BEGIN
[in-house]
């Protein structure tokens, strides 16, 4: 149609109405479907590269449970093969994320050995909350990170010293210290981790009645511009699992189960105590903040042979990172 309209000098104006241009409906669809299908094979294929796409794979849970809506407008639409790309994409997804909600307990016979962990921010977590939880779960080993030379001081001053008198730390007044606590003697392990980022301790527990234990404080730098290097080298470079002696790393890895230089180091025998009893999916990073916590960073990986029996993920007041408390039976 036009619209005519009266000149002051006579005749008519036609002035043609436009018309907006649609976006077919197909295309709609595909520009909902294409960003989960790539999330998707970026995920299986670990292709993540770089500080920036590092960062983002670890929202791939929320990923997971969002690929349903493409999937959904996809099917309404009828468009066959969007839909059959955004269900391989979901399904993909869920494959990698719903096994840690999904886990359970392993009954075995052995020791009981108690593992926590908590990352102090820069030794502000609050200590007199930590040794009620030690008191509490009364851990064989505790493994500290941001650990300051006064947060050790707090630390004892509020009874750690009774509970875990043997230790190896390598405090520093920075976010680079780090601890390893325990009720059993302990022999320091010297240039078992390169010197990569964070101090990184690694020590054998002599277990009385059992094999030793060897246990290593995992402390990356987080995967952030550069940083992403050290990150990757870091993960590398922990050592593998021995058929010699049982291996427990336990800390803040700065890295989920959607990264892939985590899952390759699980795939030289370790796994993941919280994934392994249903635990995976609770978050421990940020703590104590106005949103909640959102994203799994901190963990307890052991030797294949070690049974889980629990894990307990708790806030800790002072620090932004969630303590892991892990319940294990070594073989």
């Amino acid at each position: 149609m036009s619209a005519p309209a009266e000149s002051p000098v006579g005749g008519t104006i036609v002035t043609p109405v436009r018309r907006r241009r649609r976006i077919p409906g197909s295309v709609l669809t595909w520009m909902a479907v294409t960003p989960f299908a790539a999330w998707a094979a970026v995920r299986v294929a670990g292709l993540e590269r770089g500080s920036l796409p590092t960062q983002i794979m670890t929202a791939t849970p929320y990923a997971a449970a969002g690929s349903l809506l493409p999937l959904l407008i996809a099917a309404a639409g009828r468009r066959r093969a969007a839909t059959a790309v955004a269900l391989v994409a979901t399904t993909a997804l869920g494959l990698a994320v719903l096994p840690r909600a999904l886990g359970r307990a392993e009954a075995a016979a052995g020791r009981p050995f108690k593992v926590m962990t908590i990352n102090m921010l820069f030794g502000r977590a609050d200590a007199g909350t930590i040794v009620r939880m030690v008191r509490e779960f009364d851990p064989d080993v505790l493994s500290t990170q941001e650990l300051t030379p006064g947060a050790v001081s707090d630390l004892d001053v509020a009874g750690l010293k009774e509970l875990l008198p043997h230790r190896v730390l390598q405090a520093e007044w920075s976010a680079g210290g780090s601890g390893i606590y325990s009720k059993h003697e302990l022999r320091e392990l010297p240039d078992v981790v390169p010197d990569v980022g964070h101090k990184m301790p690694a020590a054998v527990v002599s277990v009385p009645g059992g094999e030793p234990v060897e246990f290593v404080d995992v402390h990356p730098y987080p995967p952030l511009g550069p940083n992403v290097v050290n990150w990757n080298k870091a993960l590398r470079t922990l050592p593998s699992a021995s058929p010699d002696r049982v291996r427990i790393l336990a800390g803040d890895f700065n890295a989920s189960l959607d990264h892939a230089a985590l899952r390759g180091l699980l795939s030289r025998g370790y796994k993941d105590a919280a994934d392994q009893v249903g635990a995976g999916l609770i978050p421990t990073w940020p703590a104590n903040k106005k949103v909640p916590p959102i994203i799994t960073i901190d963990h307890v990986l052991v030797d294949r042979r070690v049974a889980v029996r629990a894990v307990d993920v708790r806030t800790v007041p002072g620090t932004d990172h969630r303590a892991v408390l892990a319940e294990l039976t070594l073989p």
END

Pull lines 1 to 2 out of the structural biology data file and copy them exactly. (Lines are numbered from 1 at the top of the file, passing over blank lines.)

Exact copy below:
[in-house]
């Protein structure tokens, strides 16, 4: 149609109405479907590269449970093969994320050995909350990170010293210290981790009645511009699992189960105590903040042979990172 309209000098104006241009409906669809299908094979294929796409794979849970809506407008639409790309994409997804909600307990016979962990921010977590939880779960080993030379001081001053008198730390007044606590003697392990980022301790527990234990404080730098290097080298470079002696790393890895230089180091025998009893999916990073916590960073990986029996993920007041408390039976 036009619209005519009266000149002051006579005749008519036609002035043609436009018309907006649609976006077919197909295309709609595909520009909902294409960003989960790539999330998707970026995920299986670990292709993540770089500080920036590092960062983002670890929202791939929320990923997971969002690929349903493409999937959904996809099917309404009828468009066959969007839909059959955004269900391989979901399904993909869920494959990698719903096994840690999904886990359970392993009954075995052995020791009981108690593992926590908590990352102090820069030794502000609050200590007199930590040794009620030690008191509490009364851990064989505790493994500290941001650990300051006064947060050790707090630390004892509020009874750690009774509970875990043997230790190896390598405090520093920075976010680079780090601890390893325990009720059993302990022999320091010297240039078992390169010197990569964070101090990184690694020590054998002599277990009385059992094999030793060897246990290593995992402390990356987080995967952030550069940083992403050290990150990757870091993960590398922990050592593998021995058929010699049982291996427990336990800390803040700065890295989920959607990264892939985590899952390759699980795939030289370790796994993941919280994934392994249903635990995976609770978050421990940020703590104590106005949103909640959102994203799994901190963990307890052991030797294949070690049974889980629990894990307990708790806030800790002072620090932004969630303590892991892990319940294990070594073989």